A quick scan proves a fox left only its tracks and was nowhere to be seen. When wildlife does share the playground with students, it can be cause for alarm.

At mountain schools, “critter drills” are just part of the regular routine. Most of the time the critters in question are moose or mule deer, but can include black bears, mountain lions, coyotes and foxes.

Every time students go outside, a staff member scans the area and makes sure it’s safe first.

Thursdays offer up a special treat - hot lunch. Red Feather Lakes Elementary is too far from PSD headquarters to provide daily hot lunch, so the school brings in food from a local restaurant once a week. The rest of the time, students are on their own.

When the school day winds down, children make the journey back home, winding through pine trees and down bumpy, isolated dirt roads.

With the kids gone, the playground is turned back over to the critters.

Survival of the fittest

Red Feather Lakes Elementary School was on a list of possible school closures in 2009, along with fellow mountain elementary school Stove Prairie.

A recommendation for the closure said Red Feather Lakes students could be bused 24 miles down the road to PSD’s third mountain school, Livermore Elementary, according to Coloradoan archives.

The community was furious.

“Some families are already making plans of moving off the mountain,” one resident, Tom Viola, told a PSD feasibility committee, according to a Dec. 4, 2009, article.

Rachele Schumm, longtime secretary at Red Feather Lakes Elementary School, said the mere possibility of the school’s closure prompted community members “young and old” to come to the school, pack its small gym and plead with former Superintendent Jerry Wilson to give Red Feather Lakes another chance.

“It’s hard to get seniors to come out in a snowstorm,” she says. “They were all here.”

It worked. The school survived.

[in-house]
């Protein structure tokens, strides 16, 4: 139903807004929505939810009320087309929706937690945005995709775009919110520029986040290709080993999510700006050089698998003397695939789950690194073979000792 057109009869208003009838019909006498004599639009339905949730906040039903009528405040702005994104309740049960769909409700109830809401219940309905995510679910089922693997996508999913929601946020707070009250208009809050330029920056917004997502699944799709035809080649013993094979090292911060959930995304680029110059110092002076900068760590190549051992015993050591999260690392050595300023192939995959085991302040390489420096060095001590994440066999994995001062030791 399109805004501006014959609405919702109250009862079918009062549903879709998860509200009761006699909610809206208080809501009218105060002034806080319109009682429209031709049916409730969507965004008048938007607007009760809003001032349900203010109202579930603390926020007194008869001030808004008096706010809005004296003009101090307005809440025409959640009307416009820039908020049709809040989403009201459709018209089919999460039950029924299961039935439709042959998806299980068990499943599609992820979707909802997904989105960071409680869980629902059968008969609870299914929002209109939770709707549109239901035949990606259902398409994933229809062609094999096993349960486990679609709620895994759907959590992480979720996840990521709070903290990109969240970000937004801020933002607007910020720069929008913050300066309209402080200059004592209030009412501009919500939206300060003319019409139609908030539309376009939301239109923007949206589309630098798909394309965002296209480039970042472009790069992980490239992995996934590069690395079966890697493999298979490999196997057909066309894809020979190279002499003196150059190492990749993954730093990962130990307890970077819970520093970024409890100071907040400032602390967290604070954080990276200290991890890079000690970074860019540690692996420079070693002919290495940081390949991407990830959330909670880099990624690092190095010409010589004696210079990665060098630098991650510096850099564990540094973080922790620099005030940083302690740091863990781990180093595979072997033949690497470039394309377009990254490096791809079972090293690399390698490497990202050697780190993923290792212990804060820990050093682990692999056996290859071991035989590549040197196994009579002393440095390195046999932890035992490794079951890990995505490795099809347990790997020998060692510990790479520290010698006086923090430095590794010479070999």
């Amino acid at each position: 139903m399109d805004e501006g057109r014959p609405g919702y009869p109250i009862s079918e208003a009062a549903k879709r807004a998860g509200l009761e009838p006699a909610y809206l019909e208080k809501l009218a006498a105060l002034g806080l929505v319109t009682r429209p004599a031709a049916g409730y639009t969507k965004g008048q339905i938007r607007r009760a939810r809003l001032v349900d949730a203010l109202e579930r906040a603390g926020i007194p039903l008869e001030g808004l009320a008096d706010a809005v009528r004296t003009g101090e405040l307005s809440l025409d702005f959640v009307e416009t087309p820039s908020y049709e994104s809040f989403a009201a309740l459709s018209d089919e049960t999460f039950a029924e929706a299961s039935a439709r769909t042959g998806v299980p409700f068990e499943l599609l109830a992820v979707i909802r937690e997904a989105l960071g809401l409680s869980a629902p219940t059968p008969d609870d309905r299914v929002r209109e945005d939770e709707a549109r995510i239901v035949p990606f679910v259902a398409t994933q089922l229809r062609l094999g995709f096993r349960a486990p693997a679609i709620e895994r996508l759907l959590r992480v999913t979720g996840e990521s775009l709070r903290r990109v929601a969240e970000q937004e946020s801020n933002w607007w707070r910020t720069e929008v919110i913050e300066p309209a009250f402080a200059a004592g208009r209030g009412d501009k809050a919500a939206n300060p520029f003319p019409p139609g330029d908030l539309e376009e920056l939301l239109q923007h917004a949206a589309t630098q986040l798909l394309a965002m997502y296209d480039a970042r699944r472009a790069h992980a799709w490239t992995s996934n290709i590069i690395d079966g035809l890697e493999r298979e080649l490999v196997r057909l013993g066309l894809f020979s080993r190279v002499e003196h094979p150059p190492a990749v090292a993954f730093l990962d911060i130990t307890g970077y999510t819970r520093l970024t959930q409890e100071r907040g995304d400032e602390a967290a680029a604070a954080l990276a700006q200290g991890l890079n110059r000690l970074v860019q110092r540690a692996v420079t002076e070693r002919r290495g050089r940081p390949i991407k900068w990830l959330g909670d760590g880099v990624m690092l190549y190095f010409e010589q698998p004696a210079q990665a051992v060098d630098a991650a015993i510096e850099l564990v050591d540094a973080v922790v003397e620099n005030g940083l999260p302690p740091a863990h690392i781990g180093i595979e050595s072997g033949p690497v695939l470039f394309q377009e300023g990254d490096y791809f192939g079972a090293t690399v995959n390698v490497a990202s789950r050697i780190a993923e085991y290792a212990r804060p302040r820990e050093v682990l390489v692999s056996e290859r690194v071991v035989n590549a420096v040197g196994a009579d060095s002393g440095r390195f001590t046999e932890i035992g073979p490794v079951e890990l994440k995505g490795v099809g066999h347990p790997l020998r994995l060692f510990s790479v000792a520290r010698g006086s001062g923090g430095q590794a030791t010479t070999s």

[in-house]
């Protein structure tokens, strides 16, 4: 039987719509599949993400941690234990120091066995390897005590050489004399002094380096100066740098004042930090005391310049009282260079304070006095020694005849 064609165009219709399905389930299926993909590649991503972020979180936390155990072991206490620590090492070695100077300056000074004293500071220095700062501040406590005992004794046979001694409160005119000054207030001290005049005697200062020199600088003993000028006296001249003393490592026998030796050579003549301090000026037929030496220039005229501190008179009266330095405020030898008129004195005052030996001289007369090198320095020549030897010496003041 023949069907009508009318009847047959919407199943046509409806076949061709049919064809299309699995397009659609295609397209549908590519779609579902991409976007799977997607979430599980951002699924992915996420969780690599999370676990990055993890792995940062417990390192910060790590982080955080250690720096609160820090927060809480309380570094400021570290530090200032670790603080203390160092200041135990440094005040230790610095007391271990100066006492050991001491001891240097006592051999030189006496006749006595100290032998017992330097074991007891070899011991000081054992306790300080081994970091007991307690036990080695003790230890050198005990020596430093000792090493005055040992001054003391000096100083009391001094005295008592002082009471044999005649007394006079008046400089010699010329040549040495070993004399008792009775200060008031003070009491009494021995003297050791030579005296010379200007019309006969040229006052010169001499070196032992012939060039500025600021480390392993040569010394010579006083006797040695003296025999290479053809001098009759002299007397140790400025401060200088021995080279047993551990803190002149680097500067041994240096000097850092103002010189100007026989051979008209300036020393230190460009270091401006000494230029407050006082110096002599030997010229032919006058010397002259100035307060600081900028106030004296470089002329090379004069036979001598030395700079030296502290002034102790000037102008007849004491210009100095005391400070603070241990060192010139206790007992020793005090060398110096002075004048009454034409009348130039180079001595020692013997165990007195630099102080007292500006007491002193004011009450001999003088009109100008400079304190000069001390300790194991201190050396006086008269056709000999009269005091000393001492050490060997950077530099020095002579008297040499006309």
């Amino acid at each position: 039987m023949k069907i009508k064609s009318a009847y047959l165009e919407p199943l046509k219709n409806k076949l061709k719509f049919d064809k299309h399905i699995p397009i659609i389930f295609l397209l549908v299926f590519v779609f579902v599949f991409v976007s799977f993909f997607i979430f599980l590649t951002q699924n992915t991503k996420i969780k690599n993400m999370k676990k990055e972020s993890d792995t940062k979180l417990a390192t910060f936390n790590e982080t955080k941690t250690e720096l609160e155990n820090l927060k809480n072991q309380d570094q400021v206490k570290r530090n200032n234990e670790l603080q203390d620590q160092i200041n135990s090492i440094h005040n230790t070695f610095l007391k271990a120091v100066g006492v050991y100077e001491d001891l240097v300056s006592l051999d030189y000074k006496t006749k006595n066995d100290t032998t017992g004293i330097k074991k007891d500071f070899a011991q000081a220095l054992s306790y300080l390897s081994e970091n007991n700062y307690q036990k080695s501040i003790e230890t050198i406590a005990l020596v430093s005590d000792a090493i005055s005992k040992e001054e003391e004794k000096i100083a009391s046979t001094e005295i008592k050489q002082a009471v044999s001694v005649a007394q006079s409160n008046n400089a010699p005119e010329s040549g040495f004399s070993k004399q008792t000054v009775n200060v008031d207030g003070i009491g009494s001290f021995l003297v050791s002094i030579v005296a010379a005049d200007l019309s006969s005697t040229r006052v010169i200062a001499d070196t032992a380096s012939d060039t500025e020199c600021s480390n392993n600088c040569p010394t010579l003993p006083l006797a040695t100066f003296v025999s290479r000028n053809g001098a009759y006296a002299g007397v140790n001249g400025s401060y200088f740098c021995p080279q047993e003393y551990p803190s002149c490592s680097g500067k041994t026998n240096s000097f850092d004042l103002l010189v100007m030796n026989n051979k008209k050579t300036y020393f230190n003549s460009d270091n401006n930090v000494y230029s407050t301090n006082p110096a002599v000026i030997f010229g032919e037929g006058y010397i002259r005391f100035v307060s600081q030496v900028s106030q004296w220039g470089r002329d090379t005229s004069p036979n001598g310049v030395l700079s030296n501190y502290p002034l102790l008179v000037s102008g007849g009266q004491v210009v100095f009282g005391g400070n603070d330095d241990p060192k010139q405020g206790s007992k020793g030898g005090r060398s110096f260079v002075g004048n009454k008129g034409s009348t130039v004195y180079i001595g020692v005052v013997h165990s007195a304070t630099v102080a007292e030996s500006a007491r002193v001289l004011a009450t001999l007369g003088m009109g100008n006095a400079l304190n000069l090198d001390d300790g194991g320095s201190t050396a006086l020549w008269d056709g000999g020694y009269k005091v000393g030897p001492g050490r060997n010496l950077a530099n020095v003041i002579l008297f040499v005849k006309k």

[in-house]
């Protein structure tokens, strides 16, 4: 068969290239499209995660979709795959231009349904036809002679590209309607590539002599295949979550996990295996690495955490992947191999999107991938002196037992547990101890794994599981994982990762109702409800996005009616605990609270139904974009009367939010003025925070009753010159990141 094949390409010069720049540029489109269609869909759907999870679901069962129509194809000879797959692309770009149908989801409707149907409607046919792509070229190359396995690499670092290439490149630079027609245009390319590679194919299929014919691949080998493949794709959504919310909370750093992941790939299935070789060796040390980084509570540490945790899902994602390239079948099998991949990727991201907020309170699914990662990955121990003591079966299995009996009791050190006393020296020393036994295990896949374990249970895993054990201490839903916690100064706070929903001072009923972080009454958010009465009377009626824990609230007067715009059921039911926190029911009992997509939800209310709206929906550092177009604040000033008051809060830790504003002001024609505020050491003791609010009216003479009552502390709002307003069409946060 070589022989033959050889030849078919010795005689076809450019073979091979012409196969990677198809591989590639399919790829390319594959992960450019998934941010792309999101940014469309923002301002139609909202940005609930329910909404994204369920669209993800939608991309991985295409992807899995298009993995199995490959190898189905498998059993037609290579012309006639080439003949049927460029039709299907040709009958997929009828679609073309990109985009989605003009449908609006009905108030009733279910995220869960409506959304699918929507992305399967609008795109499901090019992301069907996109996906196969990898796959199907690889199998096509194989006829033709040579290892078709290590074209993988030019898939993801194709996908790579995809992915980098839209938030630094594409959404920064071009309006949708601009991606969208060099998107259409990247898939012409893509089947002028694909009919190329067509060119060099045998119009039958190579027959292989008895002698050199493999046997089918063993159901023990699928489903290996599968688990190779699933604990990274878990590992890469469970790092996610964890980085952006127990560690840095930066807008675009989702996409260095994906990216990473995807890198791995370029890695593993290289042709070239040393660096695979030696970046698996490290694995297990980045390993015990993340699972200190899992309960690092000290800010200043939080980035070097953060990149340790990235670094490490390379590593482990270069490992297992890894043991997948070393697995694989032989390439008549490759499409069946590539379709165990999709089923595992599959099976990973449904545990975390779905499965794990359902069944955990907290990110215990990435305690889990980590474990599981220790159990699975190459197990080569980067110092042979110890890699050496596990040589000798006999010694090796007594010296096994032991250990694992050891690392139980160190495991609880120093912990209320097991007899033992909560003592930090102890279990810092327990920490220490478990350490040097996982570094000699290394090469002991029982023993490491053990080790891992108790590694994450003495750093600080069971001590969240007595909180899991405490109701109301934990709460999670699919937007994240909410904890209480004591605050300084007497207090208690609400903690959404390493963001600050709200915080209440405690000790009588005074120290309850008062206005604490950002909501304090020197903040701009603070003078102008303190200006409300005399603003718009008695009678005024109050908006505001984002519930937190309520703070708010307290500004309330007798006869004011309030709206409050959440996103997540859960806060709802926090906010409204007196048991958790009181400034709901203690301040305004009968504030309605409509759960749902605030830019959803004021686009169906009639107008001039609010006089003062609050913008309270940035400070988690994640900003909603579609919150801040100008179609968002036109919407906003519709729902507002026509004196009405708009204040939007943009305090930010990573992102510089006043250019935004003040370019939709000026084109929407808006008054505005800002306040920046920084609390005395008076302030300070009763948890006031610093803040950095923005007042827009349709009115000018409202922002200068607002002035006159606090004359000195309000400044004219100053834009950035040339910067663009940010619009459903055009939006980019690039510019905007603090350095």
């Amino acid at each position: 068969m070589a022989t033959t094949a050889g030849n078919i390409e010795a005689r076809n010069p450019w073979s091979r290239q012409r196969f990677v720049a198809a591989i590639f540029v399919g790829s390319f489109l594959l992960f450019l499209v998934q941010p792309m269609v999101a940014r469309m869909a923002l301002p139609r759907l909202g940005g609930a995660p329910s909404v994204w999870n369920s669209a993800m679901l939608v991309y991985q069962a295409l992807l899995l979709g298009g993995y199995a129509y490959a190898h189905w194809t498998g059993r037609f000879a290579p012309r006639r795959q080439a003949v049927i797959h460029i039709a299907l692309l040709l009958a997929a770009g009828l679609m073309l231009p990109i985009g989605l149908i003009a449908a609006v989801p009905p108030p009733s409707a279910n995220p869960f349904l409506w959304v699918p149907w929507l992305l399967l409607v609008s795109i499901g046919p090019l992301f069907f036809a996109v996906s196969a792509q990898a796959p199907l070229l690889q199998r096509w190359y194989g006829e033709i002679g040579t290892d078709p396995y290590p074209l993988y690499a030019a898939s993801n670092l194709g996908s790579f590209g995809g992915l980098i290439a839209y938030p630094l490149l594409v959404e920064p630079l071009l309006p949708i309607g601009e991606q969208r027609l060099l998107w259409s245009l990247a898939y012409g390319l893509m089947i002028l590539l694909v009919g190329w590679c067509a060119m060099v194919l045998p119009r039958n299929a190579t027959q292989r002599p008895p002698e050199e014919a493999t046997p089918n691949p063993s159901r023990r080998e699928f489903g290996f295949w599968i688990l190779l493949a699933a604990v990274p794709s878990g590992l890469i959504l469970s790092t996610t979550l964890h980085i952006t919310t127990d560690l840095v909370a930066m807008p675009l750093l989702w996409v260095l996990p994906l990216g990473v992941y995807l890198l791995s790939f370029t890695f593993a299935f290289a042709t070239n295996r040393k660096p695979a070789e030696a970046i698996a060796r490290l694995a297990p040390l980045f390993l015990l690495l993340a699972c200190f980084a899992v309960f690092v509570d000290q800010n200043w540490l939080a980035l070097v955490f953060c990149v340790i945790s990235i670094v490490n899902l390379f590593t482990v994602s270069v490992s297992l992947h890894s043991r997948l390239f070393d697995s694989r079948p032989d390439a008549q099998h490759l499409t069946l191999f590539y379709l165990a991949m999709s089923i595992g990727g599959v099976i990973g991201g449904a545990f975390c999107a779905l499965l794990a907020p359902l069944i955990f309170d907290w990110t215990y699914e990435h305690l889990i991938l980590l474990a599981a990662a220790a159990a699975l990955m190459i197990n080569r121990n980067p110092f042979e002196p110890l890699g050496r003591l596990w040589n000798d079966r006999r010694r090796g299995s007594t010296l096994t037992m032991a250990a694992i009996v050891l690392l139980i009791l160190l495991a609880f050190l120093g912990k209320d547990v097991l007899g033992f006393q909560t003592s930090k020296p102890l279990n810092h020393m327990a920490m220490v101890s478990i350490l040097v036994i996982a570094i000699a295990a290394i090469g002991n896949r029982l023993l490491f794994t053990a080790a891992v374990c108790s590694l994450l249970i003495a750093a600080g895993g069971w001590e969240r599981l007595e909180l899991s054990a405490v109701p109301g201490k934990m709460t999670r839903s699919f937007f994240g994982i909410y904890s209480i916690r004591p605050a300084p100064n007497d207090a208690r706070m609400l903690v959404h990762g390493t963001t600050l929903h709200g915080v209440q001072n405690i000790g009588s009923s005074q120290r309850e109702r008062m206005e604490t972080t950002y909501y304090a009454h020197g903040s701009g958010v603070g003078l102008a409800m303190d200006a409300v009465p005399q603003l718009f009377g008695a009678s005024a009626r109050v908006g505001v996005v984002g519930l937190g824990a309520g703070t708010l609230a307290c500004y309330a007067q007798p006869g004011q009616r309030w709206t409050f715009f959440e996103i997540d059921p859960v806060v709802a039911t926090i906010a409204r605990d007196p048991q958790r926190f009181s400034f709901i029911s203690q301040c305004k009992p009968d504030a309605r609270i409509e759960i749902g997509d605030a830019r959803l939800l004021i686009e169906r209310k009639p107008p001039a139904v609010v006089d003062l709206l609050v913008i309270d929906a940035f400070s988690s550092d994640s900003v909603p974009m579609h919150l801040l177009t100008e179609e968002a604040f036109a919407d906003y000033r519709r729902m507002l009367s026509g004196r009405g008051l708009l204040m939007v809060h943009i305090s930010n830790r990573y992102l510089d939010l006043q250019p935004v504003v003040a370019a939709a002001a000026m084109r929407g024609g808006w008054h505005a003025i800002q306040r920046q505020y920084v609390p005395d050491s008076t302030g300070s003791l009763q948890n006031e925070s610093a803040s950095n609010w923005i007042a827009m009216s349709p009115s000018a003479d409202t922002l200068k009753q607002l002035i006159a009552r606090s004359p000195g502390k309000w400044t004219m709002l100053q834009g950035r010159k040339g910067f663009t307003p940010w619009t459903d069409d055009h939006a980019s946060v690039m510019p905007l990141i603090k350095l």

School staff for Red Feather Lakes and Stove Prairie elementary schools crafted innovation and efficiency plans.

Soaring Eagle Ecology Center was built next door and enhanced Red Feather Lakes Elementary. Now students regularly engage with the nonprofit education organization, learning more about the natural world out their front doors.

The school’s staff and the community worked to provide students new opportunities, whether that means an after-school guitar class, new technology or the chance to learn yoga in P.E.

Slowly, their fates changed for the better.

When Matt Marietta became principal of the mountain schools four years ago, Red Feather had about 20 students. This year, it has more than 40 in grades K-5.

Marietta attributes the boost to more families retreating up the canyon to mountain life.

“Homes that were rented or vacant (in 2012 after the High Park Fire that threatened Red Feather Lakes) are now occupied,” he says. “A lot of people want to live in the mountains.”

The possibility of closure is now a distant, painful memory for the picturesque mountain school.

“Red Feather is alive and thriving,” Marietta says.

The drive to keep that reality is omnipresent in Marietta’s mind.

“When it comes to our children, when is ‘good’ good enough?” he says. “That’s a question I always ask myself. Once you achieve at a high level, you have to maintain it. … We’re always looking to the next step.”

___

Information from: Fort Collins Coloradoan, https://www.coloradoan.com